The Man that Corrupted Hadleyburg and Other Essays and Stories by Twain Mark

The Man that Corrupted Hadleyburg and Other Essays and Stories by Twain Mark

Author:Twain, Mark
Language: eng
Format: epub
Publisher: (Privatkopie)
Published: 2010-02-03T05:00:00+00:00


III

The Major turned out to be an adorable traveling-companion, and young Parrish was charmed with him. His talk was sunshine and rainbows, and lit up the whole region around, and kept it gay and happy and cheerful; and he was full of accommodating ways, and knew all about how to do things, and when to do them, and the best way. So the long journey was a fairy dream for that young lad who had been so lonely and forlorn and friendless so many homesick weeks. At last, when the two travelers were approaching the frontier, Parrish said something about passports; then started, as if recollecting something, and added:

»Why, come to think, I don't remember your bringing my passport away from the consulate. But you did, didn't you?«

»No; it's coming by mail,« said the Major, comfortably.

»C––coming – by – mail!« gasped the lad; and all the dreadful things he had heard about the terrors and disasters of passportless visitors to Russia rose in his frightened mind and turned him white to the lips. »Oh, Major – oh, my goodness, what will become of me! How could you do such a thing?«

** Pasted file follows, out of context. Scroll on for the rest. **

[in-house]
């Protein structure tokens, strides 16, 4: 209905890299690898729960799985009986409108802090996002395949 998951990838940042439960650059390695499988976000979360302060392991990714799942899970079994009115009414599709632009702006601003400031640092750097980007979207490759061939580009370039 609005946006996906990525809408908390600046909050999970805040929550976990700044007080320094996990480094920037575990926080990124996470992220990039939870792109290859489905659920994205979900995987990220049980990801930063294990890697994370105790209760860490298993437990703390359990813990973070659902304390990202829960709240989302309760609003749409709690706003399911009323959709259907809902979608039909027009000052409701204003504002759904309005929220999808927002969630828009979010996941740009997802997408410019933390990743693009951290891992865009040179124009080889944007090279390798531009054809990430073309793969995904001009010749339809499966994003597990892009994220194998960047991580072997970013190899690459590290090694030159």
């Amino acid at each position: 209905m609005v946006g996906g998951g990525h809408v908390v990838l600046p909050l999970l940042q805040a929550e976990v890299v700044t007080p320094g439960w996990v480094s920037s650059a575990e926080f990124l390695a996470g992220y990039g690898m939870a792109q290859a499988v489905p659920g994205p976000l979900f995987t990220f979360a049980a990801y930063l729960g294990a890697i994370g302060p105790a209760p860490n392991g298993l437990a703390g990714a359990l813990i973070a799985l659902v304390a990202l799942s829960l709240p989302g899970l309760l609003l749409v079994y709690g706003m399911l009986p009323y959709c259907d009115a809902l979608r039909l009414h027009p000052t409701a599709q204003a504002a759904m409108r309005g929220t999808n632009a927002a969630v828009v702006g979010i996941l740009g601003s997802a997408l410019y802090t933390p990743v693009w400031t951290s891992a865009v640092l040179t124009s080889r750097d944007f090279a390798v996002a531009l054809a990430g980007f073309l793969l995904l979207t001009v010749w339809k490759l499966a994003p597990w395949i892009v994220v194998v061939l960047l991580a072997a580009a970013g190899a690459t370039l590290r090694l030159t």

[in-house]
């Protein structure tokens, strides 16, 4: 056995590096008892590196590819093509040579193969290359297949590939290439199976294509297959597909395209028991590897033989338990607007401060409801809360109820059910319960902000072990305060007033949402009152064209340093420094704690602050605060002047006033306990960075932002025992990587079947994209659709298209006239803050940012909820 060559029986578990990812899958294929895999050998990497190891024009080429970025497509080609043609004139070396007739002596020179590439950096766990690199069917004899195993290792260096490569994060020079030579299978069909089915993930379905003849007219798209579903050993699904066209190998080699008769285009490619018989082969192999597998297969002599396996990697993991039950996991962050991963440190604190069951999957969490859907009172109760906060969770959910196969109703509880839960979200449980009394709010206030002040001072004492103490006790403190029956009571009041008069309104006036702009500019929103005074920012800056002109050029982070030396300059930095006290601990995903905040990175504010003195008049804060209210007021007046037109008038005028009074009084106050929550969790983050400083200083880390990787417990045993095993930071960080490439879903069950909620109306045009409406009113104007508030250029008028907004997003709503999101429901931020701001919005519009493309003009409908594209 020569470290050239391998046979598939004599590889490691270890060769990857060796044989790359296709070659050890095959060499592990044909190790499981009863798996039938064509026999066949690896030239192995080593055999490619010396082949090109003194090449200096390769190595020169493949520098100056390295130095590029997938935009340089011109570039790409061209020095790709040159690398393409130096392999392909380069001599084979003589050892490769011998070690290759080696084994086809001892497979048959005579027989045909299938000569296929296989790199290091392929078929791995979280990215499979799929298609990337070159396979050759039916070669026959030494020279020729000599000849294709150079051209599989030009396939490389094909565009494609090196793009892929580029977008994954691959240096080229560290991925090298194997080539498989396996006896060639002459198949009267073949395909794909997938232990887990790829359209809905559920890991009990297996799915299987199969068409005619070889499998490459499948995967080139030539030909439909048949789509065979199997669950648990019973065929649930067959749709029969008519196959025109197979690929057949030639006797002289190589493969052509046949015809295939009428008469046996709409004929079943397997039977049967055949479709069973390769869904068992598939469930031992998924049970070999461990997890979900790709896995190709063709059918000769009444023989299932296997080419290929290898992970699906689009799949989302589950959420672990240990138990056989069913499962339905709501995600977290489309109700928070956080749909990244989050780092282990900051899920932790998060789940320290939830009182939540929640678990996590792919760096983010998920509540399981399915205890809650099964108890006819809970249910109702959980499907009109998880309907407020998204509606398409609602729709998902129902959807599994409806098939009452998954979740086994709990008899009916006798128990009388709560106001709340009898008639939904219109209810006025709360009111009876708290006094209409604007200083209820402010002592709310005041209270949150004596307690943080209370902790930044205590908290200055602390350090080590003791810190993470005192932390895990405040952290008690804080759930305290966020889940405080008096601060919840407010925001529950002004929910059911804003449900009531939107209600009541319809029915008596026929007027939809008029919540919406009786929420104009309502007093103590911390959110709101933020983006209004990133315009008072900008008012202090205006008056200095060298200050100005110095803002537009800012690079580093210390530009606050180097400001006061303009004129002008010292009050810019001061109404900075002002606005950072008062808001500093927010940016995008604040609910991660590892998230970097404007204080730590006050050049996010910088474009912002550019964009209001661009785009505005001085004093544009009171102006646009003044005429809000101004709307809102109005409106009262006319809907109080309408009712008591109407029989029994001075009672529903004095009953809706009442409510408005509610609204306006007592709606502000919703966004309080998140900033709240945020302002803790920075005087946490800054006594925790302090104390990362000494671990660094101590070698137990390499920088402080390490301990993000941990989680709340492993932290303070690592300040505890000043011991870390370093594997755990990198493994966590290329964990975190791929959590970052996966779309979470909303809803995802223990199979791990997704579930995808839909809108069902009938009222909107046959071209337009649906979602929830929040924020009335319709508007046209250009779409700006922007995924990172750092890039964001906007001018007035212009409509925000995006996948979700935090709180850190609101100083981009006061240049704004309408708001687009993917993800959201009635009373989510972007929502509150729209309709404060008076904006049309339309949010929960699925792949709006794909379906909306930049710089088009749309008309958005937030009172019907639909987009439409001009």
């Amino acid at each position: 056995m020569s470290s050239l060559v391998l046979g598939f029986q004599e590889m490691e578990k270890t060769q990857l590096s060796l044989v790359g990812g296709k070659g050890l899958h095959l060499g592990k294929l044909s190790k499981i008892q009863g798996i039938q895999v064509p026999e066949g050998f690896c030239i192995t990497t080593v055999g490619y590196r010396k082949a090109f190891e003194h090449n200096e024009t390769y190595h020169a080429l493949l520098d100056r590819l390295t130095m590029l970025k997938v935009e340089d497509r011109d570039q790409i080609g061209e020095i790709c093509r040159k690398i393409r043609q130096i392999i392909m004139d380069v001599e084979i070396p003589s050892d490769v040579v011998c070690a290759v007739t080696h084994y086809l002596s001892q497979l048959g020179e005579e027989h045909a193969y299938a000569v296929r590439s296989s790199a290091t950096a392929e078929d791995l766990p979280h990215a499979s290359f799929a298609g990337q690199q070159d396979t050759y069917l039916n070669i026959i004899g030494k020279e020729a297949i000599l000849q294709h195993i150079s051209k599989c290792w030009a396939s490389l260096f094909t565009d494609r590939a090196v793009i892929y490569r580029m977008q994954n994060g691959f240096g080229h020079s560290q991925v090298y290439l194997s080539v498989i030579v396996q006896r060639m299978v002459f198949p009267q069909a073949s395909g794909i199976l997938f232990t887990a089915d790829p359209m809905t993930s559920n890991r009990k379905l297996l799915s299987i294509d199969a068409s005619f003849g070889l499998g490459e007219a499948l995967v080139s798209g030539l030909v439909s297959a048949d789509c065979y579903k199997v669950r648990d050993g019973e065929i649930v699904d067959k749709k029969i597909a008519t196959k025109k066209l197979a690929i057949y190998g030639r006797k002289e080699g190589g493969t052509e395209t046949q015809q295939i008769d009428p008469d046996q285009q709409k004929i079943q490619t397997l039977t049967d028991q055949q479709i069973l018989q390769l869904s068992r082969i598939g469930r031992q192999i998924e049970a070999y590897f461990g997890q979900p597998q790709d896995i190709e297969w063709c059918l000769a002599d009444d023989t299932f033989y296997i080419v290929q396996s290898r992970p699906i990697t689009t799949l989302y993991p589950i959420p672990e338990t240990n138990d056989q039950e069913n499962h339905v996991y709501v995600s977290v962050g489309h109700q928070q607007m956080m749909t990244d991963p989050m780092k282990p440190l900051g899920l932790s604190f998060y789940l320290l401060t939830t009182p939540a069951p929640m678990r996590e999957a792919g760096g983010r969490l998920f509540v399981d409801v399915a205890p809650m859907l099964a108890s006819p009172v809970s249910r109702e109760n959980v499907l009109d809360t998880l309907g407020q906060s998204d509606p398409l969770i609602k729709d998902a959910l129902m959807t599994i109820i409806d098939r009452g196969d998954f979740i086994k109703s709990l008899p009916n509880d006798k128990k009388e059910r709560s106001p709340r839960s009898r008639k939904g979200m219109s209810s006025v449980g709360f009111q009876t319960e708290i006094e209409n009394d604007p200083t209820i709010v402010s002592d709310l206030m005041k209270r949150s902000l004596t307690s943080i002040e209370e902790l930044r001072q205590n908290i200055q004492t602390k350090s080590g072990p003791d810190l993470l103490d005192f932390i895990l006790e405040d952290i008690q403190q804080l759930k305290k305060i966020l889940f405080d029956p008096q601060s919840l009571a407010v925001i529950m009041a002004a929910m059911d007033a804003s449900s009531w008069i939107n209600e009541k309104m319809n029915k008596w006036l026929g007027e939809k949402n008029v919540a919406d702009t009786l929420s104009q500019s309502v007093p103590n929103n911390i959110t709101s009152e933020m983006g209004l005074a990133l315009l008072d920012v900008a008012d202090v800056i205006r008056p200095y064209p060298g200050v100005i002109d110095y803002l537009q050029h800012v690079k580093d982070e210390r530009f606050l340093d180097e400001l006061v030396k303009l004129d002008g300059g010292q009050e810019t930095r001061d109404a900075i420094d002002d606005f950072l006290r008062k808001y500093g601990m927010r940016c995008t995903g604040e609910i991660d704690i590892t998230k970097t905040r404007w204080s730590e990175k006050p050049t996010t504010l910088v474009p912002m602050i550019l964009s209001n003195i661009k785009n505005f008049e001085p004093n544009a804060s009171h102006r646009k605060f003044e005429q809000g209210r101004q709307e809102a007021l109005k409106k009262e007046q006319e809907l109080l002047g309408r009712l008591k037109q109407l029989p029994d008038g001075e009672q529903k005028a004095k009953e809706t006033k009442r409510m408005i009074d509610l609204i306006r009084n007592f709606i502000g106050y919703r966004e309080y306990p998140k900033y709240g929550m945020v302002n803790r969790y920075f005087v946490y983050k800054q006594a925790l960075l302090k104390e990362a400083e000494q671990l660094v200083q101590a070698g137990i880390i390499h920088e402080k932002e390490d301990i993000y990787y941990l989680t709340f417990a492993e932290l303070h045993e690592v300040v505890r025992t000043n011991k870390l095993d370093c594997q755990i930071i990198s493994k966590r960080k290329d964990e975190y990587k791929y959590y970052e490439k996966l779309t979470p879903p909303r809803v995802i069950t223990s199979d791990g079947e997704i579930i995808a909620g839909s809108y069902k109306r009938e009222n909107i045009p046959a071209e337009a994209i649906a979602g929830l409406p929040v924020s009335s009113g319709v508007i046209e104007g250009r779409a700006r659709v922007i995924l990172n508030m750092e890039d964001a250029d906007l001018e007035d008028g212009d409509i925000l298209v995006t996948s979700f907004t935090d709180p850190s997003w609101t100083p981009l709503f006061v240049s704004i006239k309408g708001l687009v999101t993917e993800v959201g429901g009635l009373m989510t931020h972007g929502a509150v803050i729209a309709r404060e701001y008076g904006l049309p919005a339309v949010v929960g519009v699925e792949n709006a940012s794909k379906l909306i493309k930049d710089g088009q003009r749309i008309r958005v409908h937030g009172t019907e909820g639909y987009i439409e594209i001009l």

The Major laid a soothing hand upon the youth's shoulder and said:

»Now, don't you worry, my boy, don't you worry a bit. I'm taking care of you, and I'm not going to let any harm come to you. The Chief Inspector knows me, and I'll explain to him, and it 'll be all right – you'll see. Now don't you give yourself the least discomfort – I'll fix it all up, easy as nothing.«

Alfred trembled, and felt a great sinking inside, but he did what he could to conceal his misery, and to respond with some show of heart to the Major's kindly pettings and reassurings.

At the frontier he got out and stood on the edge of the great crowd, and waited in deep anxiety while the Major plowed his way through the mass to ›explain to the Chief Inspector.‹ It seemed a cruelly long wait, but at last the Major reappeared. He said, cheerfully, »Damnation, it's a new inspector, and I don't know him!«

Alfred fell up against a pile of trunks, with a despairing, »Oh, dear, dear, I might have known it!« and was slumping limp and helpless to the ground, but the Major gathered him up and seated him on a box, and sat down by him, with a supporting arm around him, and whispered in his ear:

»Don't worry, laddie, don't – it's, going to be all right; you just trust to me. The sub-inspector's as near-sighted as a shad. I watched him, and I know it's so. Now I'll tell you how to do. I'll go and get my passport chalked, then I'll stop right yonder inside the grille where you see those peasants with their packs. You be there, and I'll back up against the grille, and slip my passport to you through the bars, then you tag along after the crowd and hand it in, and trust to Providence and that shad.



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